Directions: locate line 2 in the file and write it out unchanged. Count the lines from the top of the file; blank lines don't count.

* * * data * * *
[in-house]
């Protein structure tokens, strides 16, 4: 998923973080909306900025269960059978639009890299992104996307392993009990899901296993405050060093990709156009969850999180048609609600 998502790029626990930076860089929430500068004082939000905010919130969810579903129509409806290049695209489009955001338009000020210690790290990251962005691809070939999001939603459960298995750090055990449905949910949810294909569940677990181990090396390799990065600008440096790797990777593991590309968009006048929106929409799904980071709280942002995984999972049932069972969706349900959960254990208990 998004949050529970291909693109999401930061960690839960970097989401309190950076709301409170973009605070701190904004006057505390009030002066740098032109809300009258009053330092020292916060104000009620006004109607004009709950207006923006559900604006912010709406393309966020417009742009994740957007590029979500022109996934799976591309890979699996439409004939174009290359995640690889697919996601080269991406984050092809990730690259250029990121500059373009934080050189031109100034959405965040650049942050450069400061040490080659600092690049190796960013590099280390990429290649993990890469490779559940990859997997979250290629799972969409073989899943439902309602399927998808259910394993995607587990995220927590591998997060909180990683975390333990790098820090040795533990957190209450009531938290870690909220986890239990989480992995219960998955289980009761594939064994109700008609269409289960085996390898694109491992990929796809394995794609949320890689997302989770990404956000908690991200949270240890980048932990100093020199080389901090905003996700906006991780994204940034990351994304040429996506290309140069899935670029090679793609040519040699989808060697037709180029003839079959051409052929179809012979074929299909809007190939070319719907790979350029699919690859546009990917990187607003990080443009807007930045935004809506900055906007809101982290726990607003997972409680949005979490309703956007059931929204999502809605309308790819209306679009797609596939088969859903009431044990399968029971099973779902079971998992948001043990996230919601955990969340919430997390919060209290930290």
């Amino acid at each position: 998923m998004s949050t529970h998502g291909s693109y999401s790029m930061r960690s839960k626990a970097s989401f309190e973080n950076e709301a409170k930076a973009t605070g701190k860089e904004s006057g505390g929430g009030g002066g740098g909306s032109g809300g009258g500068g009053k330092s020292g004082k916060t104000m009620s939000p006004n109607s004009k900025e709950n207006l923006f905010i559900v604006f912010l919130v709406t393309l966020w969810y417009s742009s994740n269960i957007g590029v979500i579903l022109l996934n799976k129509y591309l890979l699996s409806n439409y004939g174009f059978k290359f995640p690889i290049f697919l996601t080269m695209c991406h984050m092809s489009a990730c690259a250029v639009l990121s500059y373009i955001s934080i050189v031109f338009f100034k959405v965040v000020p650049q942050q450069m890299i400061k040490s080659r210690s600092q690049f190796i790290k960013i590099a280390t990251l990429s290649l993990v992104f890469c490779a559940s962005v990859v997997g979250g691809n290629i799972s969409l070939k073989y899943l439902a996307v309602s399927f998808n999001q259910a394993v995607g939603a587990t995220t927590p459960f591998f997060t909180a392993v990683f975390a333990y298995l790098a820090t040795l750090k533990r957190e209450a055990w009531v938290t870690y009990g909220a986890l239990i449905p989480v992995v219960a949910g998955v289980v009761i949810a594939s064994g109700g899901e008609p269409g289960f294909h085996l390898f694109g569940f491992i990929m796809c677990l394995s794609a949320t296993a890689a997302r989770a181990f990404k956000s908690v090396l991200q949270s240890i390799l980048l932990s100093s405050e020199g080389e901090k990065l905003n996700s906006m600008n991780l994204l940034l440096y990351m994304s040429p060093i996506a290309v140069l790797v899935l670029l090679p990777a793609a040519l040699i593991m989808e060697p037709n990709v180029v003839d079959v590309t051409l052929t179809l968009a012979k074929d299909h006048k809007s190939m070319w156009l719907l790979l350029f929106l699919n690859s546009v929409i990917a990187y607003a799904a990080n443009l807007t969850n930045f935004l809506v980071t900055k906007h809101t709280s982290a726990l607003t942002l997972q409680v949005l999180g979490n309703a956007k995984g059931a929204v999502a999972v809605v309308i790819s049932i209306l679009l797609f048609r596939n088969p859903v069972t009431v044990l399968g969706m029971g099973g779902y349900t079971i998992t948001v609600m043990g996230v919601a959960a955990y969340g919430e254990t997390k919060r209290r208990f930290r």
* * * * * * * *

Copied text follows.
């Protein structure tokens, strides 16, 4: 998923973080909306900025269960059978639009890299992104996307392993009990899901296993405050060093990709156009969850999180048609609600 998502790029626990930076860089929430500068004082939000905010919130969810579903129509409806290049695209489009955001338009000020210690790290990251962005691809070939999001939603459960298995750090055990449905949910949810294909569940677990181990090396390799990065600008440096790797990777593991590309968009006048929106929409799904980071709280942002995984999972049932069972969706349900959960254990208990 998004949050529970291909693109999401930061960690839960970097989401309190950076709301409170973009605070701190904004006057505390009030002066740098032109809300009258009053330092020292916060104000009620006004109607004009709950207006923006559900604006912010709406393309966020417009742009994740957007590029979500022109996934799976591309890979699996439409004939174009290359995640690889697919996601080269991406984050092809990730690259250029990121500059373009934080050189031109100034959405965040650049942050450069400061040490080659600092690049190796960013590099280390990429290649993990890469490779559940990859997997979250290629799972969409073989899943439902309602399927998808259910394993995607587990995220927590591998997060909180990683975390333990790098820090040795533990957190209450009531938290870690909220986890239990989480992995219960998955289980009761594939064994109700008609269409289960085996390898694109491992990929796809394995794609949320890689997302989770990404956000908690991200949270240890980048932990100093020199080389901090905003996700906006991780994204940034990351994304040429996506290309140069899935670029090679793609040519040699989808060697037709180029003839079959051409052929179809012979074929299909809007190939070319719907790979350029699919690859546009990917990187607003990080443009807007930045935004809506900055906007809101982290726990607003997972409680949005979490309703956007059931929204999502809605309308790819209306679009797609596939088969859903009431044990399968029971099973779902079971998992948001043990996230919601955990969340919430997390919060209290930290």